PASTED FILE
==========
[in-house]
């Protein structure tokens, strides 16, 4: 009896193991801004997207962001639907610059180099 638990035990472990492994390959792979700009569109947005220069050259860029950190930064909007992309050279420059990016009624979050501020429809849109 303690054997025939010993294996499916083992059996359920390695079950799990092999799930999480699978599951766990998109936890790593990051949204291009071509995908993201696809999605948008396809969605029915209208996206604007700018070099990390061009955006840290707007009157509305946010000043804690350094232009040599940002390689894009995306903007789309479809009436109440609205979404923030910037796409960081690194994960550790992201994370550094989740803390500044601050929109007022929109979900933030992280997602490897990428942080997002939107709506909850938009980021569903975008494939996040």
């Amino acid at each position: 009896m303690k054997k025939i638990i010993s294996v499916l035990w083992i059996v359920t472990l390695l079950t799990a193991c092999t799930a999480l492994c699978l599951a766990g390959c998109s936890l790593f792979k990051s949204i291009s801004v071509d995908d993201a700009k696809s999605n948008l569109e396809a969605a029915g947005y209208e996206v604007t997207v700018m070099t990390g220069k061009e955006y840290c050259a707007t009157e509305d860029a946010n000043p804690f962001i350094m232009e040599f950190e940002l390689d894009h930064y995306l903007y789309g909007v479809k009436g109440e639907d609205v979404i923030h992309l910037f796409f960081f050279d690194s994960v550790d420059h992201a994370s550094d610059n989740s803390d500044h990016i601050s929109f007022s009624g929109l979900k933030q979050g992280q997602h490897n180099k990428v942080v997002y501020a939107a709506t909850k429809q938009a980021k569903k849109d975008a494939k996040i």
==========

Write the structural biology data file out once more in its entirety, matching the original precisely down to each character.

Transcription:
[in-house]
């Protein structure tokens, strides 16, 4: 009896193991801004997207962001639907610059180099 638990035990472990492994390959792979700009569109947005220069050259860029950190930064909007992309050279420059990016009624979050501020429809849109 303690054997025939010993294996499916083992059996359920390695079950799990092999799930999480699978599951766990998109936890790593990051949204291009071509995908993201696809999605948008396809969605029915209208996206604007700018070099990390061009955006840290707007009157509305946010000043804690350094232009040599940002390689894009995306903007789309479809009436109440609205979404923030910037796409960081690194994960550790992201994370550094989740803390500044601050929109007022929109979900933030992280997602490897990428942080997002939107709506909850938009980021569903975008494939996040």
């Amino acid at each position: 009896m303690k054997k025939i638990i010993s294996v499916l035990w083992i059996v359920t472990l390695l079950t799990a193991c092999t799930a999480l492994c699978l599951a766990g390959c998109s936890l790593f792979k990051s949204i291009s801004v071509d995908d993201a700009k696809s999605n948008l569109e396809a969605a029915g947005y209208e996206v604007t997207v700018m070099t990390g220069k061009e955006y840290c050259a707007t009157e509305d860029a946010n000043p804690f962001i350094m232009e040599f950190e940002l390689d894009h930064y995306l903007y789309g909007v479809k009436g109440e639907d609205v979404i923030h992309l910037f796409f960081f050279d690194s994960v550790d420059h992201a994370s550094d610059n989740s803390d500044h990016i601050s929109f007022s009624g929109l979900k933030q979050g992280q997602h490897n180099k990428v942080v997002y501020a939107a709506t909850k429809q938009a980021k569903k849109d975008a494939k996040i």